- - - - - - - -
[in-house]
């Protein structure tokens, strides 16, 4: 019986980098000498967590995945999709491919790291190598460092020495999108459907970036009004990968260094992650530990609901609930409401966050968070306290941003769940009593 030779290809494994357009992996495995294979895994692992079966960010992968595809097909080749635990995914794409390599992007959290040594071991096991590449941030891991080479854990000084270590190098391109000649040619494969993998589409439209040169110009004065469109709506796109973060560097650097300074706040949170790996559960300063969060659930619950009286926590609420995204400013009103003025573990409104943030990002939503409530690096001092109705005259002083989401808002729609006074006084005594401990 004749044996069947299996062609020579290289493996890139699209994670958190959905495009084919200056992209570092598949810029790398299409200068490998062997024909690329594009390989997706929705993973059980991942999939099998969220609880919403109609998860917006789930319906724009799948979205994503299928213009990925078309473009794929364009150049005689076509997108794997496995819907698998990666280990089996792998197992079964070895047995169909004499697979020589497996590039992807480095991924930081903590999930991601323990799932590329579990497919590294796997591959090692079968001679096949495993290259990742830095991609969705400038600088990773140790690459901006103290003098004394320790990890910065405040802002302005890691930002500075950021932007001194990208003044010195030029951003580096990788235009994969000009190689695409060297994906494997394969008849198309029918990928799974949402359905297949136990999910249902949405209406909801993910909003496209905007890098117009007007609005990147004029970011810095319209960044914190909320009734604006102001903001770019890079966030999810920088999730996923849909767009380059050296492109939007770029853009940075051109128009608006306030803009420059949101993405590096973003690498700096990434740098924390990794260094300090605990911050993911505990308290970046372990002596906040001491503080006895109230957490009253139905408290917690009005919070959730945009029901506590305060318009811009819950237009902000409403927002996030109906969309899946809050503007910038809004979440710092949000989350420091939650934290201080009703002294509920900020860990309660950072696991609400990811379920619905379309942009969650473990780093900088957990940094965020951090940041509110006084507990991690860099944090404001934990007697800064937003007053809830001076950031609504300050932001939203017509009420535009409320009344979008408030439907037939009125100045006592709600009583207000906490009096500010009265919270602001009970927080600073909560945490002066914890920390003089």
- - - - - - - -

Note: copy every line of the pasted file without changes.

[in-house]
């Protein structure tokens, strides 16, 4: 019986980098000498967590995945999709491919790291190598460092020495999108459907970036009004990968260094992650530990609901609930409401966050968070306290941003769940009593 030779290809494994357009992996495995294979895994692992079966960010992968595809097909080749635990995914794409390599992007959290040594071991096991590449941030891991080479854990000084270590190098391109000649040619494969993998589409439209040169110009004065469109709506796109973060560097650097300074706040949170790996559960300063969060659930619950009286926590609420995204400013009103003025573990409104943030990002939503409530690096001092109705005259002083989401808002729609006074006084005594401990 004749044996069947299996062609020579290289493996890139699209994670958190959905495009084919200056992209570092598949810029790398299409200068490998062997024909690329594009390989997706929705993973059980991942999939099998969220609880919403109609998860917006789930319906724009799948979205994503299928213009990925078309473009794929364009150049005689076509997108794997496995819907698998990666280990089996792998197992079964070895047995169909004499697979020589497996590039992807480095991924930081903590999930991601323990799932590329579990497919590294796997591959090692079968001679096949495993290259990742830095991609969705400038600088990773140790690459901006103290003098004394320790990890910065405040802002302005890691930002500075950021932007001194990208003044010195030029951003580096990788235009994969000009190689695409060297994906494997394969008849198309029918990928799974949402359905297949136990999910249902949405209406909801993910909003496209905007890098117009007007609005990147004029970011810095319209960044914190909320009734604006102001903001770019890079966030999810920088999730996923849909767009380059050296492109939007770029853009940075051109128009608006306030803009420059949101993405590096973003690498700096990434740098924390990794260094300090605990911050993911505990308290970046372990002596906040001491503080006895109230957490009253139905408290917690009005919070959730945009029901506590305060318009811009819950237009902000409403927002996030109906969309899946809050503007910038809004979440710092949000989350420091939650934290201080009703002294509920900020860990309660950072696991609400990811379920619905379309942009969650473990780093900088957990940094965020951090940041509110006084507990991690860099944090404001934990007697800064937003007053809830001076950031609504300050932001939203017509009420535009409320009344979008408030439907037939009125100045006592709600009583207000906490009096500010009265919270602001009970927080600073909560945490002066914890920390003089």